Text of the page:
Chapter 48: Farmer Thoroughgood and His Grandson Willie
"My dear boy, I can't make all old horses young; besides,
Ladybird was not so very old, as she was run down and badly used."
"Well, grandpapa, I don't believe that this one is old;
look at his mane and tail. I wish you would look into his mouth,
and then you could tell; though he is so very thin,
his eyes are not sunk like some old horses'."
The old gentleman laughed. "Bless the boy! he is as horsey
as his old grandfather."
"But do look at his mouth, grandpapa, and ask the price;
I am sure he would grow young in our meadows."
The man who had brought me for sale now put in his word.
"The young gentleman's a real knowing one, sir. Now the fact is,
this 'ere hoss is just pulled down with overwork in the cabs;
he's not an old one, and I heerd as how the vetenary should say,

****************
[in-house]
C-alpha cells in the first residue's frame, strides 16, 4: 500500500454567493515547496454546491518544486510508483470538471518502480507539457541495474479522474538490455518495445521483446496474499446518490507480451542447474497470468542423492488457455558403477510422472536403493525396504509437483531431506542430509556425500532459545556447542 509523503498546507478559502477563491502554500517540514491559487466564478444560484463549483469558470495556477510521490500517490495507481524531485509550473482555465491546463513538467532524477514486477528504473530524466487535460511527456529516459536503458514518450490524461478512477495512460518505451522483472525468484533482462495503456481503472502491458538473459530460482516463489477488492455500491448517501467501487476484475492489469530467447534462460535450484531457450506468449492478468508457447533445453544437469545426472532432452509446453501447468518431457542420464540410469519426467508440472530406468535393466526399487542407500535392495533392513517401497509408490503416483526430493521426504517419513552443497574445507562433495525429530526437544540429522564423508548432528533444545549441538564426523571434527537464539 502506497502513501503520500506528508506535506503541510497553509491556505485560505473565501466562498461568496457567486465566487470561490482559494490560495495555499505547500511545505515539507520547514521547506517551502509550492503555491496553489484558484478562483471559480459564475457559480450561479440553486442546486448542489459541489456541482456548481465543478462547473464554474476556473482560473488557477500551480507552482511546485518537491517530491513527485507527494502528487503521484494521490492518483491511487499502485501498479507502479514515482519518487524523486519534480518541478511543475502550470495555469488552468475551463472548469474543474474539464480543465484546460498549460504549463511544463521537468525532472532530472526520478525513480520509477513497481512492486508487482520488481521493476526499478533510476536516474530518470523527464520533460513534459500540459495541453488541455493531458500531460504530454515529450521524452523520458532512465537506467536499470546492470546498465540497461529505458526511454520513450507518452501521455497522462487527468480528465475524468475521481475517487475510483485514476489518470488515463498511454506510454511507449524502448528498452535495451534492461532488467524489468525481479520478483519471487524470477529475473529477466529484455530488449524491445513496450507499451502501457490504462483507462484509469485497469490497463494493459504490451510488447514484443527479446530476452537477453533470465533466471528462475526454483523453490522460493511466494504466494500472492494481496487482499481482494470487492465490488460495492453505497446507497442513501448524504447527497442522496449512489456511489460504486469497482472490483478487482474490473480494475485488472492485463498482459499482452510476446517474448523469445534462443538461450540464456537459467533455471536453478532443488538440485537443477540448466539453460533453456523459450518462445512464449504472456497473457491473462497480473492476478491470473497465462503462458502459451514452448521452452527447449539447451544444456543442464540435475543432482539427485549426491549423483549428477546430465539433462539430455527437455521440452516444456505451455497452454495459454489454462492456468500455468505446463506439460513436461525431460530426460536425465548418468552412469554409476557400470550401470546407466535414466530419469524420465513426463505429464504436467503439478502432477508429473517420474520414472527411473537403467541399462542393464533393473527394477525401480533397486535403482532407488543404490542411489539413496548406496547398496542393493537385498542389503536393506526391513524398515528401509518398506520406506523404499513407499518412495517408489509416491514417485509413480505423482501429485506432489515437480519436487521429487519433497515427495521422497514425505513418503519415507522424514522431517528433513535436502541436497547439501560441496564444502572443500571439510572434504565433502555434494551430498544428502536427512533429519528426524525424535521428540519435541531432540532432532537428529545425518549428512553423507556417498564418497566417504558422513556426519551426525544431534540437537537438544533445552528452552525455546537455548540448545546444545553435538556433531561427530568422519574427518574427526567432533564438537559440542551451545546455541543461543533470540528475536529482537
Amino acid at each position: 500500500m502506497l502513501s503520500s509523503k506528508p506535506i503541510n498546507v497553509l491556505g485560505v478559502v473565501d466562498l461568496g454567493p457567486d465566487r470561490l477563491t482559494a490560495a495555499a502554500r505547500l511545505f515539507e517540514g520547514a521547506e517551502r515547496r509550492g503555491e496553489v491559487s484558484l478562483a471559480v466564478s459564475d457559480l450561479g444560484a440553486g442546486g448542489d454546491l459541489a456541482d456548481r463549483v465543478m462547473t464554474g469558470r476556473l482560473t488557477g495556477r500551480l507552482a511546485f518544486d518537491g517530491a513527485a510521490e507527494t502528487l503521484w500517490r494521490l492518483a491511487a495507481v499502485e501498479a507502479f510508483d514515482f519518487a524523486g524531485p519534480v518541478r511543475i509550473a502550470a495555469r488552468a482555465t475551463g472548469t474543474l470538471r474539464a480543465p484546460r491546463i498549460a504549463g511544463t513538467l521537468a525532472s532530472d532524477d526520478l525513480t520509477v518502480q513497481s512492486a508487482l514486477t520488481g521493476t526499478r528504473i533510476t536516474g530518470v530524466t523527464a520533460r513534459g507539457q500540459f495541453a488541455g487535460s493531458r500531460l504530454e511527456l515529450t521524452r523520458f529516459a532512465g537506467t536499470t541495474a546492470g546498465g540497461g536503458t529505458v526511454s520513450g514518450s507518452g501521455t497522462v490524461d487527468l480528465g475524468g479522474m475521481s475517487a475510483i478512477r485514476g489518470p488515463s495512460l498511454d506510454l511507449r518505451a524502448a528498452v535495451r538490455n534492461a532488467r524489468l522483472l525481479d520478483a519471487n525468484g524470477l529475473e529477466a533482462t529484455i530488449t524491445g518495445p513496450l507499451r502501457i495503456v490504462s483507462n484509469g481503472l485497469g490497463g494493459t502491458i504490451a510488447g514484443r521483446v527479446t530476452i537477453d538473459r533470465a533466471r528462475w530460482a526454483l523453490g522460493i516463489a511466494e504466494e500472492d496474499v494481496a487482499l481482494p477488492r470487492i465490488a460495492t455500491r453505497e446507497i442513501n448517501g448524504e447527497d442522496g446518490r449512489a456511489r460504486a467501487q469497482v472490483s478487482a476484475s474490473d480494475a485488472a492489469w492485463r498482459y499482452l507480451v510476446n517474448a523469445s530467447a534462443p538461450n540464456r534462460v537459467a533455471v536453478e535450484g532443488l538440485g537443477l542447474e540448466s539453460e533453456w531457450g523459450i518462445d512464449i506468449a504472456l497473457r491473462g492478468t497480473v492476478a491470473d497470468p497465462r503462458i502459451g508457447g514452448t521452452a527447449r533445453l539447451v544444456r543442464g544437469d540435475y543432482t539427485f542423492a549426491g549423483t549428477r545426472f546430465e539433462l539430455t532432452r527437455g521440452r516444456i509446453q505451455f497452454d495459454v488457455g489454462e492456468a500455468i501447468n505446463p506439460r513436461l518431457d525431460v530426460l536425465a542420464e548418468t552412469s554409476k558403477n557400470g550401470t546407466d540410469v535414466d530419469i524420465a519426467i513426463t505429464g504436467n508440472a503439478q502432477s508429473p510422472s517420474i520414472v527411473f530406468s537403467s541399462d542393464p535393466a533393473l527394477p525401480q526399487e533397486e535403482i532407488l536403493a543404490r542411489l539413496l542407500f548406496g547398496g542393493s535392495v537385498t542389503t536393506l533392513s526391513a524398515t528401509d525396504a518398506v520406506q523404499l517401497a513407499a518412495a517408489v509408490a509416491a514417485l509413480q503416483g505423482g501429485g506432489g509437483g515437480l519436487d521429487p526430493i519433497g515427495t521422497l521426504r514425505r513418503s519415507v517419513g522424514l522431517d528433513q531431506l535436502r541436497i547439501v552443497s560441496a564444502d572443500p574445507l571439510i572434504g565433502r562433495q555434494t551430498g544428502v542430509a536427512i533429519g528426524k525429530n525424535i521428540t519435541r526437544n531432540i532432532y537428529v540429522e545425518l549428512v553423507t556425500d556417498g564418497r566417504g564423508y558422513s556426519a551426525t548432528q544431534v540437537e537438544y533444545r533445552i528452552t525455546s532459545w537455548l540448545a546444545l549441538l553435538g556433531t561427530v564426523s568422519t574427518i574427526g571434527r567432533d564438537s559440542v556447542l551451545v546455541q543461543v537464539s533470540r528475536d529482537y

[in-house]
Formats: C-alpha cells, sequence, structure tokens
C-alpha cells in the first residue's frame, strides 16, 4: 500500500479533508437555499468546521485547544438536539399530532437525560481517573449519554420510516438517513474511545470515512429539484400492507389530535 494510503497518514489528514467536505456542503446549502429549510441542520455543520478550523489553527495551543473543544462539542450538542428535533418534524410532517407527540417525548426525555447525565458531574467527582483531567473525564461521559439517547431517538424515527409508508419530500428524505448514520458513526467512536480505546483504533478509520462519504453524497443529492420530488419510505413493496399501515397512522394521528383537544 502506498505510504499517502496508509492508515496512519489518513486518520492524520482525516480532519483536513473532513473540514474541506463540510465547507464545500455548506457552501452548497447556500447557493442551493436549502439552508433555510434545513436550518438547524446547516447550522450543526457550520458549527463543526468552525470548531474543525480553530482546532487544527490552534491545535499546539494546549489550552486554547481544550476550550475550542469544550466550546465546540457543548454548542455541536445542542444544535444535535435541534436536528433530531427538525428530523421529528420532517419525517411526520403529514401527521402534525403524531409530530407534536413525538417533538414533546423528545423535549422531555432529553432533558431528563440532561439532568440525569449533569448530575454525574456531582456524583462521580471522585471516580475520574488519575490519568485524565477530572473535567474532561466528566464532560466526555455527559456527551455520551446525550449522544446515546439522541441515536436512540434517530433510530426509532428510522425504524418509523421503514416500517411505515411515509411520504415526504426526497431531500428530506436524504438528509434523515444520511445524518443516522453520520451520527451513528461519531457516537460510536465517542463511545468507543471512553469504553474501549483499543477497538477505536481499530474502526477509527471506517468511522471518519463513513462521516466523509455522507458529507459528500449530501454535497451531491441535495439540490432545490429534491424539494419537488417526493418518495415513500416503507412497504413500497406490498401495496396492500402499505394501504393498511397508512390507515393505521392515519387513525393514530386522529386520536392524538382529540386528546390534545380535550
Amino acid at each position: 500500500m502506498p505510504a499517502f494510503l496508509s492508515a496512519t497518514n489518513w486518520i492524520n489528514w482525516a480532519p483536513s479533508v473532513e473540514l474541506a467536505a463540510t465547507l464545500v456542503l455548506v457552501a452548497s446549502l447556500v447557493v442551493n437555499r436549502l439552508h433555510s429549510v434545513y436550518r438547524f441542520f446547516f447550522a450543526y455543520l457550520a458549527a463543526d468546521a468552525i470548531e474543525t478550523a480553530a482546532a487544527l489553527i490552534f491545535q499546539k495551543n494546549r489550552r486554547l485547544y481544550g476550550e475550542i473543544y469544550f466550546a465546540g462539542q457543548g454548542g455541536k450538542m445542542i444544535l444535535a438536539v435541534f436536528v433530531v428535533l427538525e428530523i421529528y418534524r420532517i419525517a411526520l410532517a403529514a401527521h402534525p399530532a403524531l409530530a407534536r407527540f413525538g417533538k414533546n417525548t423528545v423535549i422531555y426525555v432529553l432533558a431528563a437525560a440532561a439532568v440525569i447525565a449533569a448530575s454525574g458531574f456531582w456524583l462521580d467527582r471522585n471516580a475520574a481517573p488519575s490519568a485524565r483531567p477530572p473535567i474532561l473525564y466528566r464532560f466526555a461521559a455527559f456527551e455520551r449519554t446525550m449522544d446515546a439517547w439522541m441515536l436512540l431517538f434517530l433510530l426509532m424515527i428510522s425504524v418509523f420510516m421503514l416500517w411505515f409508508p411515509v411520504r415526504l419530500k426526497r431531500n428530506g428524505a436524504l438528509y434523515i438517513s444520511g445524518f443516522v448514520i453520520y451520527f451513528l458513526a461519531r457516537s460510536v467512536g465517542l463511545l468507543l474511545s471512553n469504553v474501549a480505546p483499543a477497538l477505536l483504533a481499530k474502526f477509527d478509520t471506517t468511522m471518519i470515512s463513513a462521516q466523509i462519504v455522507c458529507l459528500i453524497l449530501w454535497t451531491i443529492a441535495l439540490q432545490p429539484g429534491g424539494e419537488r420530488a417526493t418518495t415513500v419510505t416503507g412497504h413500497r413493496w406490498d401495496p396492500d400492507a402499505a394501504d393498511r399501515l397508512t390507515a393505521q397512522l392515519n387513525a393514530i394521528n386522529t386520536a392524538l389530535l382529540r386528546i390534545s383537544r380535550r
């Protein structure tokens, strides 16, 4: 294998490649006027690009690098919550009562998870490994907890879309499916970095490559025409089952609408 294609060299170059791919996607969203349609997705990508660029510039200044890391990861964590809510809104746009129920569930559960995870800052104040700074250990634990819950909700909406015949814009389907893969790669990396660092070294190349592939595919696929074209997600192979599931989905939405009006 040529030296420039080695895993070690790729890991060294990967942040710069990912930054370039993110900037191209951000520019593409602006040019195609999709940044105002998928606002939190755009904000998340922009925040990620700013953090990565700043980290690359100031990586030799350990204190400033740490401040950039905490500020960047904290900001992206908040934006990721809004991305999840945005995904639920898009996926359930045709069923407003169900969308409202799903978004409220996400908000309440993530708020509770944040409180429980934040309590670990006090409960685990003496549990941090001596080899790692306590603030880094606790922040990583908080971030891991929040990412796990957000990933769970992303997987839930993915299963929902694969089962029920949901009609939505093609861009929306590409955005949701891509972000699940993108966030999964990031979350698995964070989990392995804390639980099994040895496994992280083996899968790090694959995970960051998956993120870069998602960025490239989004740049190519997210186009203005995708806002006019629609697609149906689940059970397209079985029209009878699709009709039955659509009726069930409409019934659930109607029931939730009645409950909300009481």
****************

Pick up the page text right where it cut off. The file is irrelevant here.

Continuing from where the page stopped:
that a six months' run off would set him right up, being as how
his wind was not broken. I've had the tending of him these ten days past,
and a gratefuller, pleasanter animal I never met with, and 'twould be worth
a gentleman's while to give a five-pound note for him, and let him have
a chance. I'll be bound he'd be worth twenty pounds next spring."
The old gentleman laughed, and the little boy looked up eagerly.
"Oh, grandpapa, did you not say the colt sold for five pounds more
than you expected? You would not be poorer if you did buy this one."
The farmer slowly felt my legs, which were much swelled and strained;
then he looked at my mouth. "Thirteen or fourteen, I should say;
just trot him out, will you?"
I arched my poor thin neck, raised my tail a little, and threw out my legs
as well as I could, for they were very stiff.